▶ A vic­tory will clinch qual­i­fi­ca­tion for Euro 2020, a feat the man­ager never achieved as a player

The National - News - - SPORT FOOTBALL - IAN HAWKEY

The best way to suc­ceed Alex Fer­gu­son in man­age­ment, as most who have tried at Manch­ester United would con­cede, is prob­a­bly to step in and out fast, and leave no dam­ag­ing trace of how you com­pare.

Ryan Giggs did it skil­fully, never re­mov­ing the badge of United care­taker, es­cap­ing the scorn David Moyes, Louis Van Gaal, Jose Mour­inho and Ole Gun­nar Sol­sk­jaer have en­dured.

Back in 2014, Giggs man­aged United for four games and won more than he lost.

While he held am­bi­tions be­yond sim­ply step­ping back and serv­ing as an as­sis­tant at the club he was at­tached to for more than half his life, he will not look back too wist­fully.

Another op­por­tu­nity to make his­tory came along, and tonight, 19 matches into his first role as a per­ma­nent head coach, Giggs can guide Wales to the fi­nals of Euro 2020 with a win against Hun­gary in Cardiff.

Giggs played for Wales 64 times with­out reach­ing a World Cup or a Euro­pean Cham­pi­onships and is en­ti­tled to think that sev­eral of the Welsh teams he played in, along­side greats like Ian Rush and Mark Hughes, had more lus­tre than some of the XIs he has se­lected as Wales man­ager.

So he is equally en­ti­tled to take credit for gal­vanis­ing the group of mixed tal­ents he has avail­able.

Yes, Wales have a pair of stars, in Real Madrid’s Gareth Bale and Ju­ven­tus’ Aaron Ram­sey, but only tonight will Giggs have his first chance in this qual­i­fy­ing tour­na­ment to put them on the pitch at the same time, in­juries hav­ing con­spired against Ram­sey in par­tic­u­lar.

It was part of the man­ager’s in­ten­tion to have both in the start­ing line-up against Hun­gary when he sub­sti­tuted Bale an hour into Satur­day’s 2-0 win in Azer­bai­jan and brought on Ram­sey in his place.

Nei­ther were fully fit and 90 min­utes ac­tiv­ity would have risked their readi­ness for this evening. A bal­ance had to be found, and Giggs made his judge­ment shrewdly.

The Welsh­man, 45, has not been a per­fect man­ager. Wales have con­ceded some un­tidy goals and they had not won away in qual­i­fy­ing un­til Satur­day. Some of his judge­ments have been flawed.

Un­usu­ally for a dis­creet man, Giggs found him­self in trou­ble for say­ing out loud that Daniel James, the winger was ‘street­wise’ in stay­ing floored af­ter a chal­lenge in last month’s game against Croa­tia; med­i­cal ex­perts com­plained Giggs was being care­less about the dan­gers of con­cus­sion.

Scru­tiny is ab­so­lute for the man­ager of na­tional team.

Crit­i­cism also met Giggs’ de­ci­sion to pick Tom Lawrence when the lat­ter was fac­ing a court ap­pear­ance for an offthe-field in­ci­dent.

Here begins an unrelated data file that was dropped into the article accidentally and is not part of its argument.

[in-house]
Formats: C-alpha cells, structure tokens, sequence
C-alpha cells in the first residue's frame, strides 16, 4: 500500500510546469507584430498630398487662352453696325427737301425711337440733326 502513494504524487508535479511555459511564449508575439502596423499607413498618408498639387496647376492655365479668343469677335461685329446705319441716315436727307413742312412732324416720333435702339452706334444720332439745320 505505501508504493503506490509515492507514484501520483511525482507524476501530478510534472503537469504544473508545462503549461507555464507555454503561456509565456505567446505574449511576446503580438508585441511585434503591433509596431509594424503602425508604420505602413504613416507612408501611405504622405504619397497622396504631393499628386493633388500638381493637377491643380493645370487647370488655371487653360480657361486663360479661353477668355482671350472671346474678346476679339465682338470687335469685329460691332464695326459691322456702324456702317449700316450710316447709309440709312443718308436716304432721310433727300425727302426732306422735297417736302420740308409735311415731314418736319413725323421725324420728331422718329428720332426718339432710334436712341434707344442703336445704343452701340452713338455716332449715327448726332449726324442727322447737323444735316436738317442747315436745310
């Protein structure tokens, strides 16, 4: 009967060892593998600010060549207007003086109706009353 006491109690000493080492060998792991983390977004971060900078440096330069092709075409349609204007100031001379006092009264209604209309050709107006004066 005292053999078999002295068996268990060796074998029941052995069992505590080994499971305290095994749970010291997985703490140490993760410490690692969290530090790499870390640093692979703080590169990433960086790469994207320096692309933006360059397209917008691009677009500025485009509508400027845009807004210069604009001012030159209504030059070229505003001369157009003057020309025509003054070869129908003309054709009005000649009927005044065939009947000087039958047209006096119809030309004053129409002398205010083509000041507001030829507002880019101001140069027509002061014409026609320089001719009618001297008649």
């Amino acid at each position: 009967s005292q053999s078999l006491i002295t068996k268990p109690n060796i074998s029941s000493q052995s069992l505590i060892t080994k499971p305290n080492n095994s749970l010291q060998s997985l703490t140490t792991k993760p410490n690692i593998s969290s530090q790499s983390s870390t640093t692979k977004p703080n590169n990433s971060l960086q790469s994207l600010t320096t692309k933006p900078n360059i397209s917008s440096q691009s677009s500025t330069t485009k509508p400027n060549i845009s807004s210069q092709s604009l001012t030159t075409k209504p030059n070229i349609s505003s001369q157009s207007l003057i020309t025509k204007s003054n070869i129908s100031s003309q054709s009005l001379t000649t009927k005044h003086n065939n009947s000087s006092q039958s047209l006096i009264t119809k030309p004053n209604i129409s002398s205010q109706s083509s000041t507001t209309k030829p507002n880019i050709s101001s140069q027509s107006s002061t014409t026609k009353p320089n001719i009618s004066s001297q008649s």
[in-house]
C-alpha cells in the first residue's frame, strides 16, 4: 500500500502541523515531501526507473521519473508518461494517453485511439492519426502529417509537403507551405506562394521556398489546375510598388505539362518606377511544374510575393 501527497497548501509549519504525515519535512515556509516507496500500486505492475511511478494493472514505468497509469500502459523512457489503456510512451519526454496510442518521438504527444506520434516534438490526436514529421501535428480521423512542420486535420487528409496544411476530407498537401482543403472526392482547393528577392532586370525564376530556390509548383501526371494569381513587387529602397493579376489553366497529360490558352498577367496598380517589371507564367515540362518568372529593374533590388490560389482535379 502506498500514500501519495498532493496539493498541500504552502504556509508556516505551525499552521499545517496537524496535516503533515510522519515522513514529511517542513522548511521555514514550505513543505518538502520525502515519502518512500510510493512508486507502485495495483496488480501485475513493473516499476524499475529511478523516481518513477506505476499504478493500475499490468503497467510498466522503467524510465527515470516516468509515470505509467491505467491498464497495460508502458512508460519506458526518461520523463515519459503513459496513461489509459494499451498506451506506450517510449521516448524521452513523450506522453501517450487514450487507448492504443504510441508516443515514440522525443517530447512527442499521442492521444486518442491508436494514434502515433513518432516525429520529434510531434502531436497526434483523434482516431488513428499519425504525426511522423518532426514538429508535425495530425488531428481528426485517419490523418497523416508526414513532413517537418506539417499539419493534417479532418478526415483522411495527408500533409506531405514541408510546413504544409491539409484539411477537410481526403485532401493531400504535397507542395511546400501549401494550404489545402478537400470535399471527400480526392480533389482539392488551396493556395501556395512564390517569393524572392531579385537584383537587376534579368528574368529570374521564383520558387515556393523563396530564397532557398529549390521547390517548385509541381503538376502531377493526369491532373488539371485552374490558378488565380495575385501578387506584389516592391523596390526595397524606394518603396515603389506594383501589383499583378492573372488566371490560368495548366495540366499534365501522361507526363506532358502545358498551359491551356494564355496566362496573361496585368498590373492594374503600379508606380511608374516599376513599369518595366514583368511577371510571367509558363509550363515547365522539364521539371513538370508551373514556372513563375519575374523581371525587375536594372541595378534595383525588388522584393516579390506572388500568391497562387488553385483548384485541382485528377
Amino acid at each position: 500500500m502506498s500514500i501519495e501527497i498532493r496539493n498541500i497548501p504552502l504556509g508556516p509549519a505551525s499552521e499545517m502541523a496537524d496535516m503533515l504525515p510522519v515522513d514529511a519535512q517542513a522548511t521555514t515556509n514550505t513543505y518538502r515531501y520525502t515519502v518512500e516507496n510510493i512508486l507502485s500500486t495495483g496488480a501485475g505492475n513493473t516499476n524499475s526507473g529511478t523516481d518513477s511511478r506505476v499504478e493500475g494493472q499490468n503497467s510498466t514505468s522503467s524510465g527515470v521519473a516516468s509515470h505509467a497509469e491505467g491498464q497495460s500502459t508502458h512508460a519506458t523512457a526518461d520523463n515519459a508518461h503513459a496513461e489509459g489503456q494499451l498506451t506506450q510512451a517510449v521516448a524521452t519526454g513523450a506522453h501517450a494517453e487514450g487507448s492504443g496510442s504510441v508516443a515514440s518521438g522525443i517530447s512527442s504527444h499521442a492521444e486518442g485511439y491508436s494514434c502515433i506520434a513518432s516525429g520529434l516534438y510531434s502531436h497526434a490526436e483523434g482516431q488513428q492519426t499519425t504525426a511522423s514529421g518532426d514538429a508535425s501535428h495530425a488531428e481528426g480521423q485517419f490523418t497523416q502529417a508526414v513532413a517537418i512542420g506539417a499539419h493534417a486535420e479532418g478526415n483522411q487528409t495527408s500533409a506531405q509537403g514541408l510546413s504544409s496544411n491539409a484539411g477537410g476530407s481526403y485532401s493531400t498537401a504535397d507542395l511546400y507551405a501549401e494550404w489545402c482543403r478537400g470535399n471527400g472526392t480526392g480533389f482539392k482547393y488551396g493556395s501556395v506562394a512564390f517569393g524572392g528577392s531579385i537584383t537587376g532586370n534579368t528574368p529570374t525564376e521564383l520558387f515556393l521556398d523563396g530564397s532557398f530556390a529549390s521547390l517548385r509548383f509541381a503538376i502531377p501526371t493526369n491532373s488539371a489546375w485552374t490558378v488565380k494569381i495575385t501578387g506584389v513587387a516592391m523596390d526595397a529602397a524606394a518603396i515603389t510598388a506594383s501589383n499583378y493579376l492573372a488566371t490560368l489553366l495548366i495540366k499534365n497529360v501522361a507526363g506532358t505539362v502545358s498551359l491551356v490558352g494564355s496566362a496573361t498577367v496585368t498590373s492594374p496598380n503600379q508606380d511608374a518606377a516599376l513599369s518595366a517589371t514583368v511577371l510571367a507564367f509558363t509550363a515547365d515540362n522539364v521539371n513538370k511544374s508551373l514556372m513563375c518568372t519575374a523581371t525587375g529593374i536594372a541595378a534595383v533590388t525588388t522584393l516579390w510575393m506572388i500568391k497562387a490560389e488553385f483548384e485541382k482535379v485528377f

Some of his se­lec­tions, though, hint at sharp-eyed in­tu­ition, true man­age­rial nous.

Wales, a na­tion of three mil­lion, pick from a lim­ited pool of foot­ballers, and for ev­ery Bale or Ram­sey there are a hand­ful of back-ups who make their liv­ing in the lower di­vi­sions.

At the week­end, Giggs needed to coax com­mand­ing per­for­mances in an­chor mid­field from a teenager, Ethan Am­padu, who has played barely 45 min­utes of league foot­ball for RB Leipzig this sea­son, and from Joe Morrell, who plays for League One’s Lin­coln City.

Both pro­vided enough bite and au­thor­ity in far­away Baku that Joe Allen, the sus­pended first-choice for that role, was not missed.

The bold Giggs pick, mean­while, has been Keif­fer Moore, the cen­tre-for­ward who has scored twice in his three matches in qual­i­fy­ing and who came into con­tention when he had con­firmed his el­i­gi­bil­ity, via a Welsh grand­mother.

Moore once played for Eng­land’s C team, a level of hon­our given to foot­ballers from the non-league ranks, where Moore spent his early ca­reer.

He used to com­bine play­ing with work as a lifeguard. Moore is now 27, and thrilled to be part of the Wales ad­ven­ture, hav­ing been iden­ti­fied by Giggs as the sort of rugged tar­get man who could fit with the wing play of Bale and James. It was a wise hunch, and Giggs had to trust his in­stincts.

The striker has scored one Cham­pi­onship goal all sea­son for Wi­gan Ath­letic.

“In the last few games it doesn’t mat­ter who’s come in, they’ve all con­trib­uted,” said Giggs.

“The lads have come into camp re­ally con­fi­dent. Over­all the per­for­mances have im­proved so we’ve started to gain some sort of mo­men­tum.” Mo­men­tum enough, the young man­ager hopes, to fly through this – Giggs’ grad­u­a­tion day.

Only tonight will Giggs have his first chance in this tour­na­ment to put Bale and Ram­sey on the pitch at the same time


Ryan Giggs’ Wales take on Hun­gary at home in Cardiff with a win enough to se­cure a place in the fi­nals

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